Anonymous Anonymous said...

A respected broadcaster in the major metro market I teach in said that auto dealers represent 70 percent of the revenue for their news broadcasts. He said staffing levels are now at 1970s numbers in the news department.

8:26 PM  
Anonymous Tom Johnson said...

Has anyone yet found the list of the dealerships and their location?

5:09 PM  
Anonymous Anonymous said...

I'm not so sure these dealerships have been contributing much advertising to begin with. A good test will come after June 1 when Obama announces his "trade a clunker" plan offering huge tax rebates to consumers who trade in their used cars for new ones.

5:36 AM  
Blogger Steve Ross said...

Some of the new-car dealerships will move into used cars, so not all the advertising will be lost, but this is probably a small effect -- and will tend to shift dollars into classified from display.

6:41 AM  
Anonymous jrhmobile said...

Don't bet on dealers who convert to used car lots spending big advertising money, because ultimately the dealer doesn't pay for that advertising. By and large, that's co-op money from the manufacturers. When these dealers lose their manufacturer franchises, their co-op dollars leave too.

10:31 AM  
Anonymous Anonymous said...

I believe auto dealers will spend less money on all types of advertising once the dealers scheduled to close do so. There is no reason for surviving auto dealers to spend much money on newspaper or tv advertising since there won't be much competition in most markets. Media business brokers will have to tell owners of newspapers and tv stations to lower prices if they want to sell their businesses.

12:22 PM  
Anonymous Anonymous said...

Auto dealers have relentlessly pressured newspapers into lowering their auto ad rates as they were squeezed by market forces. Auto dealer ad revenue in competitive markets is much less profitable now than it was 3, 4 or even 10 years ago.

Yes, it will hurt to lose it, but it will have much less impact on newspapers' bottom line than the loss in other categories. I'm betting this is true for broadcasters too.

6:35 PM  
Blogger Jay Awram said...

I still have not seen the rationale for closing the dealerships.
What is the cost to Chrysler/GM to leave them open? They sell the product of the manufacturers. Now there will be less salesmen, less advertising, less opportunities for someone to wander onto a lot. There will be lower sales. How does that help?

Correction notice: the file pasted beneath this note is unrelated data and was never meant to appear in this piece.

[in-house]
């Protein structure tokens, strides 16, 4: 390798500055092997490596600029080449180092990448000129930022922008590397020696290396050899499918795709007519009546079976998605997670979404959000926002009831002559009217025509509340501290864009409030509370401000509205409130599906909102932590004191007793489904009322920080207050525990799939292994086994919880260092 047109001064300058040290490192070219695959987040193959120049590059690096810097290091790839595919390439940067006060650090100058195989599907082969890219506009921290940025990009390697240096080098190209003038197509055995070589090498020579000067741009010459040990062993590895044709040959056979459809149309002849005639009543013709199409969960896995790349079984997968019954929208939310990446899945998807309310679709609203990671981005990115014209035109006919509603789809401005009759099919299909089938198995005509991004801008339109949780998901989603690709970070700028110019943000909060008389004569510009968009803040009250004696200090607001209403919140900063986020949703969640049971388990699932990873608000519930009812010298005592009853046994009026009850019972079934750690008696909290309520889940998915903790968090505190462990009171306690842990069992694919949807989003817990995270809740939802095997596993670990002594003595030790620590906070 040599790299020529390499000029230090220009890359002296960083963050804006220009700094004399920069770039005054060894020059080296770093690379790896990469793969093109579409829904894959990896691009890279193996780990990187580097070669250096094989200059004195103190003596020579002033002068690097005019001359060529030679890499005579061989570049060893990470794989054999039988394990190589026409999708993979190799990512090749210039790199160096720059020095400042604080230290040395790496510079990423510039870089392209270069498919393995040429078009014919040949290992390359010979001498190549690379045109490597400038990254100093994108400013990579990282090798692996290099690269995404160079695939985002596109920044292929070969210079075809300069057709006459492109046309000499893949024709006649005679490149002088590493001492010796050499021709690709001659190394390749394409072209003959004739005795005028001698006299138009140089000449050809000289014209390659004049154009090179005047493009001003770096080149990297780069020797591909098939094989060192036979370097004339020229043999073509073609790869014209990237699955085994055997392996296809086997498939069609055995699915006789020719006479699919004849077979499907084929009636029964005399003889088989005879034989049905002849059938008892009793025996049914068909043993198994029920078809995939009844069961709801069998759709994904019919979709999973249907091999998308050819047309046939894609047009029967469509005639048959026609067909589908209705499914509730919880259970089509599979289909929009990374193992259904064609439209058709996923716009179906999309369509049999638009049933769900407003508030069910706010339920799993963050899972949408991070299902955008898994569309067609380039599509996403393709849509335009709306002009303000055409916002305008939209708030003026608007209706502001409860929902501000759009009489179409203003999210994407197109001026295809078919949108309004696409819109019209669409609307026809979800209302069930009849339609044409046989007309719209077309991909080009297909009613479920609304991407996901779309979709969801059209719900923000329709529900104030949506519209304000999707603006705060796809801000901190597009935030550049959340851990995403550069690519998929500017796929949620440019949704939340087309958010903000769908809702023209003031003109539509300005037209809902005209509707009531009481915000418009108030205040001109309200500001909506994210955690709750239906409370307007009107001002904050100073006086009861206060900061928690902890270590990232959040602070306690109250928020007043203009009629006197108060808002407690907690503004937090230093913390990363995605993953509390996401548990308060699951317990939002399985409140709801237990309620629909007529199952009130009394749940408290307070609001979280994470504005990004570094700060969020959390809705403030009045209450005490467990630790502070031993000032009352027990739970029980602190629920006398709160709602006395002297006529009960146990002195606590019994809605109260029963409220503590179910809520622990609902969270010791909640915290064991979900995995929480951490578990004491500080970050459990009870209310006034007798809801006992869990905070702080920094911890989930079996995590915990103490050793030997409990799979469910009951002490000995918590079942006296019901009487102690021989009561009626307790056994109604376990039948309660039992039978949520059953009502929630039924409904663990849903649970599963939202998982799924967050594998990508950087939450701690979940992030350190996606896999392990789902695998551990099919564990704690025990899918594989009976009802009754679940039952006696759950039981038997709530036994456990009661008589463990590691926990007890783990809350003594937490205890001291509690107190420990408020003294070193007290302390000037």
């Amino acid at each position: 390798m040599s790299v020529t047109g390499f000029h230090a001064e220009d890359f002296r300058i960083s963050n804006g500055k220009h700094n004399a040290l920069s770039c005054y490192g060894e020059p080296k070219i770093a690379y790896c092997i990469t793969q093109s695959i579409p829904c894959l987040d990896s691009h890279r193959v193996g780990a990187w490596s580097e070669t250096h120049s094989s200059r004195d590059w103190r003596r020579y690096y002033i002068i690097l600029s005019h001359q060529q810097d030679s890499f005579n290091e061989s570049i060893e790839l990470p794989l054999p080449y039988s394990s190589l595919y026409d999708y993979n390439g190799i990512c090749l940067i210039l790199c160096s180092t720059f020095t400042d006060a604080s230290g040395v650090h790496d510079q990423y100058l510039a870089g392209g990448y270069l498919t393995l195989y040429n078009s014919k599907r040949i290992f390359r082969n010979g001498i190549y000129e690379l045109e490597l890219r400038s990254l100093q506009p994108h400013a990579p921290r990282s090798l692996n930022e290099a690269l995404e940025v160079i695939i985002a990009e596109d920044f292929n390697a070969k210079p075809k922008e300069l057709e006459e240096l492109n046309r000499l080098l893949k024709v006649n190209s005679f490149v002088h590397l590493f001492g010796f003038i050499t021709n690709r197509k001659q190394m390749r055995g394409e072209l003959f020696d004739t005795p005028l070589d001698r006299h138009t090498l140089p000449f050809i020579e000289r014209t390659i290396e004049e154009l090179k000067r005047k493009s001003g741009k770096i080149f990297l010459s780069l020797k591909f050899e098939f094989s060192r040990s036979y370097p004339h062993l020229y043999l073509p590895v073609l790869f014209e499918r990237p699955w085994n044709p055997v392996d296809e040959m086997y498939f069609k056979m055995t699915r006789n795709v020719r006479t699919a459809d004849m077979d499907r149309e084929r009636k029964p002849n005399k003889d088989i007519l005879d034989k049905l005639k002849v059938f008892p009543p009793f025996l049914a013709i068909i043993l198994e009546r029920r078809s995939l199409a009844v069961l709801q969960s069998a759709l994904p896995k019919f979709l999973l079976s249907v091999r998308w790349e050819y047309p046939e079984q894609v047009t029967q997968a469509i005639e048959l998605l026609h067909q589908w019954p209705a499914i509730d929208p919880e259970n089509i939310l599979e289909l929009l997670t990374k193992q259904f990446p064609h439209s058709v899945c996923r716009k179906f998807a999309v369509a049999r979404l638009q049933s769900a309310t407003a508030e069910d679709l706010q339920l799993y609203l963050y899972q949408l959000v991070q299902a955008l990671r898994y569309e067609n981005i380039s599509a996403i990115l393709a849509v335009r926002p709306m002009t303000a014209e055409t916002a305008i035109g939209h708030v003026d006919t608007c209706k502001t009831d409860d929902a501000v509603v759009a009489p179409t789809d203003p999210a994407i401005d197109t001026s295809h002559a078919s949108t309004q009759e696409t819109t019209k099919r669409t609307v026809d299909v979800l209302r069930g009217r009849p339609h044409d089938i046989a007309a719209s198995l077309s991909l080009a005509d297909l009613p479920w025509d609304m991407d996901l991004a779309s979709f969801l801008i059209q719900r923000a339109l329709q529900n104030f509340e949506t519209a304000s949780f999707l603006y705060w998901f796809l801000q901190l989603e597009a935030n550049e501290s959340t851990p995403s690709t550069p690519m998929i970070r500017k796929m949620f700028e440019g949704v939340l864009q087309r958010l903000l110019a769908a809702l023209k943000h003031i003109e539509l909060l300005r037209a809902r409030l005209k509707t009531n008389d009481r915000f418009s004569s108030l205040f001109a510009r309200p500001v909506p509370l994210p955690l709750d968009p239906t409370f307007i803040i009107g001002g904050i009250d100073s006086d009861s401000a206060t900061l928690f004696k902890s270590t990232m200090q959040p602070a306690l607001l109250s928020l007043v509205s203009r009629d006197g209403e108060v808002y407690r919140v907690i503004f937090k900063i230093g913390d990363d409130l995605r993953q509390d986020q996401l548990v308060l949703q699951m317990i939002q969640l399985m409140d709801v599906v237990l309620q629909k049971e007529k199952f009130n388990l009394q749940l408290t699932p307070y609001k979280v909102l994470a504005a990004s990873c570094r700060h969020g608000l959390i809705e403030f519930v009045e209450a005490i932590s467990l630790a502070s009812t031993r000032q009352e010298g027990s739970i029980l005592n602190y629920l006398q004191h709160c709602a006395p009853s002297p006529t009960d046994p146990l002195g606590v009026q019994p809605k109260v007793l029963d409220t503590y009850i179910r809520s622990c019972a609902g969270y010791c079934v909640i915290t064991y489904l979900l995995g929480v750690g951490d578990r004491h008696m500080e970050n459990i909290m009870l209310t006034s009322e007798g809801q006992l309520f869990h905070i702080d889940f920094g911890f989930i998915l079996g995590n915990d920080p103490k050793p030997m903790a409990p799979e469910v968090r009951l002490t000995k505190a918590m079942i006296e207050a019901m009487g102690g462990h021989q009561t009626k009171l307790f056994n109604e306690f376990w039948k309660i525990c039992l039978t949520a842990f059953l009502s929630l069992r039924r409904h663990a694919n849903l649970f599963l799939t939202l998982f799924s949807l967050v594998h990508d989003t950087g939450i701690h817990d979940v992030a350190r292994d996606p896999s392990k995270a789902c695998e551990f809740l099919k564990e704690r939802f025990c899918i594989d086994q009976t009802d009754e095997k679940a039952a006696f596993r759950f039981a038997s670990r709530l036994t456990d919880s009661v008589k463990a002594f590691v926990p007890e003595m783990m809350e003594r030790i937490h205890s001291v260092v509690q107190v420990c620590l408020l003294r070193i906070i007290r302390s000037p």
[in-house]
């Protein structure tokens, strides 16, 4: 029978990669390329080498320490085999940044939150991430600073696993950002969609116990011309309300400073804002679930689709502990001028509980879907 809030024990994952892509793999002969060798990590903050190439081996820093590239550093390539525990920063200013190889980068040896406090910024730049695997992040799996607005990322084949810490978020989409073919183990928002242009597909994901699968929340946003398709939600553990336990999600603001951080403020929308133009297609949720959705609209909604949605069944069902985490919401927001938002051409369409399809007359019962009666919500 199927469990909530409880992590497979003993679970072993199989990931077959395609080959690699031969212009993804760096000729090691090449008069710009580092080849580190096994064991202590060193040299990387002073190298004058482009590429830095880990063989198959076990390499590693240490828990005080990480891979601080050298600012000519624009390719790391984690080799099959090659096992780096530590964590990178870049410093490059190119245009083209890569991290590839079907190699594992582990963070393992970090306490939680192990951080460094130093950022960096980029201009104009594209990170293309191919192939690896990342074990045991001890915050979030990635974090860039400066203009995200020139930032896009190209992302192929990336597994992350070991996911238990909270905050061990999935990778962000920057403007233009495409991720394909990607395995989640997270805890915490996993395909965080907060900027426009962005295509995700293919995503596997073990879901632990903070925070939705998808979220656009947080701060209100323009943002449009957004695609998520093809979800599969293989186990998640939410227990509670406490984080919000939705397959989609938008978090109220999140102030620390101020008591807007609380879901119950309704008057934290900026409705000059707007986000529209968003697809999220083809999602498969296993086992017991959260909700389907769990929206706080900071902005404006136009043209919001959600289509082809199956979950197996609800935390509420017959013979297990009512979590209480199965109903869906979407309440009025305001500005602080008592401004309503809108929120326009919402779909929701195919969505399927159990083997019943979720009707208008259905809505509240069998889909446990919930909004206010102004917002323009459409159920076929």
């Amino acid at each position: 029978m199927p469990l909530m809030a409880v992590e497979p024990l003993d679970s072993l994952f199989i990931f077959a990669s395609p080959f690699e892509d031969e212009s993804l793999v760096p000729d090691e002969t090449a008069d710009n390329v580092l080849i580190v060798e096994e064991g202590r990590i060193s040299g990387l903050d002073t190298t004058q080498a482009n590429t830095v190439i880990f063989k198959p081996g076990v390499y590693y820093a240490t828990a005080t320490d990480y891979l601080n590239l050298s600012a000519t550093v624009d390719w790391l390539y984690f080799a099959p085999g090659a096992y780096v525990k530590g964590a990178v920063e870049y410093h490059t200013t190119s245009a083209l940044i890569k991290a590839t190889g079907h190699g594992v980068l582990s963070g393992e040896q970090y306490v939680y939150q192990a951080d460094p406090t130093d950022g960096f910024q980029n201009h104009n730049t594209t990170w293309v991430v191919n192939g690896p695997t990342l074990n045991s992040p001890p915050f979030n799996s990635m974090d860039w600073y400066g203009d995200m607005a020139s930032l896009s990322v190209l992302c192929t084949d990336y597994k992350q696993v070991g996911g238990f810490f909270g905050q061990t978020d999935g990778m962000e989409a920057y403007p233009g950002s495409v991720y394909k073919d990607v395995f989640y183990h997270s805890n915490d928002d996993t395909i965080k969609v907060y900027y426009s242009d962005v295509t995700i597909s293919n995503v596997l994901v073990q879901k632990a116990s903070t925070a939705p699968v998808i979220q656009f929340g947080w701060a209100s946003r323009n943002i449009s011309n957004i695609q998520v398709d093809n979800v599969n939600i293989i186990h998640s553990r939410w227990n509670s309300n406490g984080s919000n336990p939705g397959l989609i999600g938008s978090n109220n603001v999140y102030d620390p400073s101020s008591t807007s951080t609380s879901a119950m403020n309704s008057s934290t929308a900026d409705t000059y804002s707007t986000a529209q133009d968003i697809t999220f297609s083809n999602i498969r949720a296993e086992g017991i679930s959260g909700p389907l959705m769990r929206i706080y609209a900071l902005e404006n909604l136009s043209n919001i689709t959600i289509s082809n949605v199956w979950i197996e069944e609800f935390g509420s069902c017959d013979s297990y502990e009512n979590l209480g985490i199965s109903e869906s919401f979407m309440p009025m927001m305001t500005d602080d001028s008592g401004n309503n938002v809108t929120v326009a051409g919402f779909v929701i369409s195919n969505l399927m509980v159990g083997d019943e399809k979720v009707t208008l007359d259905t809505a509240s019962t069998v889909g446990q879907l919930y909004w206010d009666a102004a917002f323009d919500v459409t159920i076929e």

8:37 AM  
Anonymous Mike Kelley said...

I wonder if there is truth to reports that the dealer closings are being done according to political affiliation? That would be kind of the Chicago way.

7:13 PM  
Anonymous Bulletproof Jackets said...

What is going to happen to all of the vehicle inventory of the closed dealerships? Will they have to sell at cost to get rid of them or will they try to move them to the open dealerships to sell? I could use a new car and getting one for half price would be wonderful. Anyone know?

11:21 AM  
Blogger Steve Ross said...

What? Your local newspaper hasn't done the story on that? Chrysler isn't buying back the inventory. GM and Chrysler dealerships that survive will be taking over inventory if they can finance it. GM wants to help make that possible without destroying sales of cars off the assembly line. So what will happen depends in part on the local situation.

11:41 AM  
Anonymous Bulletproof Jackets said...

im not that great at reading the local paper. Where i live we only have one GM dealership, one ford, and one chrysler. So there really hasn't been any talk of that here. I was just hoping to get on a cheap car in a neighboring city.

7:53 PM  
Anonymous Anonymous said...

I build newspaper ads in house for a large local auto dealership, we are taking advantage of the lowest rates and the most aggressive offers the paper has ever offered. Can they survive on the limited revenue? How much profit is out there against expenses? Can the Titanic reinvent itself into a Catamaran and turn in to the wind before it's to late?


2:32 PM  
Blogger said...

Good article. So... is the worst yet to come, or is this "Change" going to be more painful than anyone could have imagined?

4:18 PM  
Anonymous Sms Falas said...

O Very good post

4:31 PM  
Anonymous Anonymous said...

Thanks to Terry Norman and Gina Fox I found this.

3:32 PM